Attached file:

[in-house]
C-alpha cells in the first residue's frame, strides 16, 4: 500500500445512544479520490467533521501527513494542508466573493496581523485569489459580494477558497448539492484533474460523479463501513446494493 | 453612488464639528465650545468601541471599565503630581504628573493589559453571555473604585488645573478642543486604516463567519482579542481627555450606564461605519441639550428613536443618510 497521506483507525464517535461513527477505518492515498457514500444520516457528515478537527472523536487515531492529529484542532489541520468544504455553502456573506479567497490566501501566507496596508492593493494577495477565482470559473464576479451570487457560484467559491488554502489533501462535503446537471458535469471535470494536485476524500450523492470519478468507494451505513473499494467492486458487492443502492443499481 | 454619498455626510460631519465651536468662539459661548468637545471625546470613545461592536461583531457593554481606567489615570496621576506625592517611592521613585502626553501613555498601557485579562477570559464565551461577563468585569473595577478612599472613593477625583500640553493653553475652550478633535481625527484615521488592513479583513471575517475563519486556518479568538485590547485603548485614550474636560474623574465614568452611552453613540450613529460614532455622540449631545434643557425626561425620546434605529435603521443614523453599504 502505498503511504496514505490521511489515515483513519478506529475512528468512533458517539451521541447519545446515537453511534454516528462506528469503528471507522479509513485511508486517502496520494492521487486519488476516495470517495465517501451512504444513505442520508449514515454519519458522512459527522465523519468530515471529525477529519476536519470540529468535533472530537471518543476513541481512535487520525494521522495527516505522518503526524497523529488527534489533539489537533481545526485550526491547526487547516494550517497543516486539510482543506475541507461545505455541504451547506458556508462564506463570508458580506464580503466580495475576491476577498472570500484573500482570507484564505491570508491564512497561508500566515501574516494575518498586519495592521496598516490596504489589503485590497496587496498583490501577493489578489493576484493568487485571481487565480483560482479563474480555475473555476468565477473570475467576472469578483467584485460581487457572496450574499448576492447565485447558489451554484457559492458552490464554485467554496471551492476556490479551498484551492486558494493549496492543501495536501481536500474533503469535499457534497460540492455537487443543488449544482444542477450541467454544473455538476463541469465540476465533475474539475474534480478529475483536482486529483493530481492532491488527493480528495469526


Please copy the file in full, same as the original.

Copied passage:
[in-house]
C-alpha cells in the first residue's frame, strides 16, 4: 500500500445512544479520490467533521501527513494542508466573493496581523485569489459580494477558497448539492484533474460523479463501513446494493 | 453612488464639528465650545468601541471599565503630581504628573493589559453571555473604585488645573478642543486604516463567519482579542481627555450606564461605519441639550428613536443618510 497521506483507525464517535461513527477505518492515498457514500444520516457528515478537527472523536487515531492529529484542532489541520468544504455553502456573506479567497490566501501566507496596508492593493494577495477565482470559473464576479451570487457560484467559491488554502489533501462535503446537471458535469471535470494536485476524500450523492470519478468507494451505513473499494467492486458487492443502492443499481 | 454619498455626510460631519465651536468662539459661548468637545471625546470613545461592536461583531457593554481606567489615570496621576506625592517611592521613585502626553501613555498601557485579562477570559464565551461577563468585569473595577478612599472613593477625583500640553493653553475652550478633535481625527484615521488592513479583513471575517475563519486556518479568538485590547485603548485614550474636560474623574465614568452611552453613540450613529460614532455622540449631545434643557425626561425620546434605529435603521443614523453599504 502505498503511504496514505490521511489515515483513519478506529475512528468512533458517539451521541447519545446515537453511534454516528462506528469503528471507522479509513485511508486517502496520494492521487486519488476516495470517495465517501451512504444513505442520508449514515454519519458522512459527522465523519468530515471529525477529519476536519470540529468535533472530537471518543476513541481512535487520525494521522495527516505522518503526524497523529488527534489533539489537533481545526485550526491547526487547516494550517497543516486539510482543506475541507461545505455541504451547506458556508462564506463570508458580506464580503466580495475576491476577498472570500484573500482570507484564505491570508491564512497561508500566515501574516494575518498586519495592521496598516490596504489589503485590497496587496498583490501577493489578489493576484493568487485571481487565480483560482479563474480555475473555476468565477473570475467576472469578483467584485460581487457572496450574499448576492447565485447558489451554484457559492458552490464554485467554496471551492476556490479551498484551492486558494493549496492543501495536501481536500474533503469535499457534497460540492455537487443543488449544482444542477450541467454544473455538476463541469465540476465533475474539475474534480478529475483536482486529483493530481492532491488527493480528495469526